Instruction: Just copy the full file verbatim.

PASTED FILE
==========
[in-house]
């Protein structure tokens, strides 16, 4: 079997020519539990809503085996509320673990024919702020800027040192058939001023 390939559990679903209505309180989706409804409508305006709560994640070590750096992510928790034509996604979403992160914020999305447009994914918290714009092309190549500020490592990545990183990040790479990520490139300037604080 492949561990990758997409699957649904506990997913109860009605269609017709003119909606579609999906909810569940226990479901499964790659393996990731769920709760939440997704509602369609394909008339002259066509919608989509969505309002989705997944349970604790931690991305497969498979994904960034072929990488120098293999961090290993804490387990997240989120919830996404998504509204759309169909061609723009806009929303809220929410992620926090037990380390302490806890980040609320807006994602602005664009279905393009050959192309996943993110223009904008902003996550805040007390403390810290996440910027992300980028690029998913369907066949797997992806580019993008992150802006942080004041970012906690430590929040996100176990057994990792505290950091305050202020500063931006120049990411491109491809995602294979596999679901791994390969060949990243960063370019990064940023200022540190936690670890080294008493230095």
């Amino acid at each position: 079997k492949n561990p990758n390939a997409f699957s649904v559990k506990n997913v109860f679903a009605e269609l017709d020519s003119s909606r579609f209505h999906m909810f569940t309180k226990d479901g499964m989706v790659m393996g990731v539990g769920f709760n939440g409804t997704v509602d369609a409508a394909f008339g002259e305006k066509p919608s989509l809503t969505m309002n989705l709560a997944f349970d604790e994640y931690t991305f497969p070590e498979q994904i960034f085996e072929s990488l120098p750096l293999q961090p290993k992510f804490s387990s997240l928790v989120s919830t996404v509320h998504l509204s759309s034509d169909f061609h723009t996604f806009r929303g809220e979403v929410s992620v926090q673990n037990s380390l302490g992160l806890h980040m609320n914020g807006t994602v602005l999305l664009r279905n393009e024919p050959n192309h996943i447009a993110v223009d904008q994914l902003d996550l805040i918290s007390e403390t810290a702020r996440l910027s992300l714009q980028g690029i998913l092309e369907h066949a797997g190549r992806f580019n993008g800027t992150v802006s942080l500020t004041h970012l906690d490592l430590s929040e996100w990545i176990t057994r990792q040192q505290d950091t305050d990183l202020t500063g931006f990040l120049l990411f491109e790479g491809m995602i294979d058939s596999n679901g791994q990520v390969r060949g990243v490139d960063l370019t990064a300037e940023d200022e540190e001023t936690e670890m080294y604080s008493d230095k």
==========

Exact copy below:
[in-house]
């Protein structure tokens, strides 16, 4: 079997020519539990809503085996509320673990024919702020800027040192058939001023 390939559990679903209505309180989706409804409508305006709560994640070590750096992510928790034509996604979403992160914020999305447009994914918290714009092309190549500020490592990545990183990040790479990520490139300037604080 492949561990990758997409699957649904506990997913109860009605269609017709003119909606579609999906909810569940226990479901499964790659393996990731769920709760939440997704509602369609394909008339002259066509919608989509969505309002989705997944349970604790931690991305497969498979994904960034072929990488120098293999961090290993804490387990997240989120919830996404998504509204759309169909061609723009806009929303809220929410992620926090037990380390302490806890980040609320807006994602602005664009279905393009050959192309996943993110223009904008902003996550805040007390403390810290996440910027992300980028690029998913369907066949797997992806580019993008992150802006942080004041970012906690430590929040996100176990057994990792505290950091305050202020500063931006120049990411491109491809995602294979596999679901791994390969060949990243960063370019990064940023200022540190936690670890080294008493230095």
């Amino acid at each position: 079997k492949n561990p990758n390939a997409f699957s649904v559990k506990n997913v109860f679903a009605e269609l017709d020519s003119s909606r579609f209505h999906m909810f569940t309180k226990d479901g499964m989706v790659m393996g990731v539990g769920f709760n939440g409804t997704v509602d369609a409508a394909f008339g002259e305006k066509p919608s989509l809503t969505m309002n989705l709560a997944f349970d604790e994640y931690t991305f497969p070590e498979q994904i960034f085996e072929s990488l120098p750096l293999q961090p290993k992510f804490s387990s997240l928790v989120s919830t996404v509320h998504l509204s759309s034509d169909f061609h723009t996604f806009r929303g809220e979403v929410s992620v926090q673990n037990s380390l302490g992160l806890h980040m609320n914020g807006t994602v602005l999305l664009r279905n393009e024919p050959n192309h996943i447009a993110v223009d904008q994914l902003d996550l805040i918290s007390e403390t810290a702020r996440l910027s992300l714009q980028g690029i998913l092309e369907h066949a797997g190549r992806f580019n993008g800027t992150v802006s942080l500020t004041h970012l906690d490592l430590s929040e996100w990545i176990t057994r990792q040192q505290d950091t305050d990183l202020t500063g931006f990040l120049l990411f491109e790479g491809m995602i294979d058939s596999n679901g791994q990520v390969r060949g990243v490139d960063l370019t990064a300037e940023d200022e540190e001023t936690e670890m080294y604080s008493d230095k």